Josh Heupel has given another clear indication that he is going to build Tennessee football as he sees fit. So far, that’s a good thing.
The coach that has garnered national respect for the Vols has once again hired a coach in his own making to fill a staff vacancy, someone from inside the program that knows what Heupel’s Vols are all about. Former offensive analyst Alec Abeln has been tabbed to take over as Tennessee’s tight ends coach, per a report by Matt Zenitz of ON3 and Adam Sparks of the Knoxville News Sentinel.
Abeln is the second coach this offseason and third since Heupel took over to receive a promotion in response to movement on Tennessee’s staff. He will partially replace Alex Golesh, who was also offensive coordinator for Tennessee football before being hired by South Florida to be the Bulls’ head coach.
Former quarterbacks coach Joey Halzle was elevated to replace Golesh as offensive coordinator. Last year, Heupel promoted Kelsey Pope, another analyst, to replace Kodi Burns as wide receiver coach.
Heupel’s approach is a stark contrast to the most successful coach in the modern era of college football. Alabama coach Nick Saban has a long track record of bringing in coaches with different viewpoints since he hired Lane Kiffin to be the Crimson Tide’s offensive coordinator in 2014.
The two coaches and their approaches to offensive football at the time were about as opposite as one could imagine. They worked well together, but Heupel doesn’t need to do anything to jazz up his offense like Saban had to do at the time.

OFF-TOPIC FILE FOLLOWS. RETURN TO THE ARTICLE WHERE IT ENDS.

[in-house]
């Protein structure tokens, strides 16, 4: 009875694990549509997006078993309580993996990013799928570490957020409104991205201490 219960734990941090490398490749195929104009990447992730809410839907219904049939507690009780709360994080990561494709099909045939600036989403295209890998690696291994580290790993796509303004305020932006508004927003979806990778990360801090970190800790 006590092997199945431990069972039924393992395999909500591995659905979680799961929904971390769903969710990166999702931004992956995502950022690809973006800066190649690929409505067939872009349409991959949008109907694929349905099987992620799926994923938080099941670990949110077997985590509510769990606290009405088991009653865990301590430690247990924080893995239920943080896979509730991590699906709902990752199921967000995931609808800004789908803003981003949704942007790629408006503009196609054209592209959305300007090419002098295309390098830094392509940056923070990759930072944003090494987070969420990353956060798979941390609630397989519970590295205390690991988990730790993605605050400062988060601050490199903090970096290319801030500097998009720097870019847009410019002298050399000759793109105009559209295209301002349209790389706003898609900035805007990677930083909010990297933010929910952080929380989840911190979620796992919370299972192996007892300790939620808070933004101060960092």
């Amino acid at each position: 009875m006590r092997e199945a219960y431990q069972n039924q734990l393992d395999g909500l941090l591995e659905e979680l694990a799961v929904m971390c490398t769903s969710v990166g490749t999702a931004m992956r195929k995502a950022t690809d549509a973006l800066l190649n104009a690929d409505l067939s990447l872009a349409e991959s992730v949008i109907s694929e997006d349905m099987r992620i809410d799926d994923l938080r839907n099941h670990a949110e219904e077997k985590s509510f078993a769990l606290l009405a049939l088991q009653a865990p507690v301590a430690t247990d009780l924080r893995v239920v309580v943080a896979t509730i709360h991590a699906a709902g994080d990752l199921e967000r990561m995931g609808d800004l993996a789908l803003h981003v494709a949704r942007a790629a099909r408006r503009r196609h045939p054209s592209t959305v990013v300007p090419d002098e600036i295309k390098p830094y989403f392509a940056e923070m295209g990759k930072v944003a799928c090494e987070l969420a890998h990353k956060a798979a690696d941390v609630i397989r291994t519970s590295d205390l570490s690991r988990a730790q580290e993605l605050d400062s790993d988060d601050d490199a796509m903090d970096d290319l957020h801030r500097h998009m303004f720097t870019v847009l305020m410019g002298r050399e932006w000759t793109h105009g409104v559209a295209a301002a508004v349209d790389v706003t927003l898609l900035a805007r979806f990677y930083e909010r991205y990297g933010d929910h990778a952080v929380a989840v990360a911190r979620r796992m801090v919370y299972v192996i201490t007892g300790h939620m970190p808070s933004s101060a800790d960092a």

Heupel’s offense is of his own creation and was the best in the nation last season by several metrics. He doesn’t need input from a coach that prefers a pro-style attack, the wishbone or any other sort of offense when his is humming along. Bringing a coach in with another offensive mindset could just create a disturbance. The Vols have been there before.
Former Tennessee football coach Phillip Fulmer was on his last leg before the 2008 season when he hired Dave Clawson to be the Vols’ offensive coordinator. The two could not have been more different.
Fulmer believed in fundamental offensive line play. Clawson believed in flip flopping offensive tackles and guards. That was just one case in which the two didn’t agree. Then, when things started going south, there were two cooks in the kitchen. That was two too many.
Heupel is also showing his offensive analysts that there is opportunity at Tennessee and beyond as his coaching tree begins to grow. If coaches believe in Heupel and learn from him, they’ll have chances to move up, either at Tennessee or at another school like Golesh. Abeln is a prime example that being loyal to Heupel can pay off.
As an offensive lineman at Missouri, Abeln played for Heupel when he was an offensive coordinator there. He also coached as a graduate assistant for Heupel when he was the head coach at Central Florida.
Both know each other well. Given Heupel’s successful track record at Tennessee, that should offer some assurance to those that might have wanted a “splash” hire.
Other than being from within the program, there is another common thread among Tennessee’s recent hirings. They’re young, especially Abeln, who is just 27-years-old. Halzle just turned 37-years-old in January, which is incredibly young by SEC coordinator standards. Pope is 30.
Heupel could have certainly gone out and hired an outstanding, proven coach instead of Abeln. Tennessee football has the gravitas to lure most any position coach from any school in the country. But why do that when things are going so well? It would actually be riskier to hire an outsider than to hire an insider who is barely old enough to rent a car.
There may come a time when defenses catch up to Heupel. There may come a time in which rules changes limit his offense and, like Saban, Heupel may have to look elsewhere. However, based on what Heupel has shown to this point, his coaching staff might be close to retirement before he needs to change much of anything with his offense.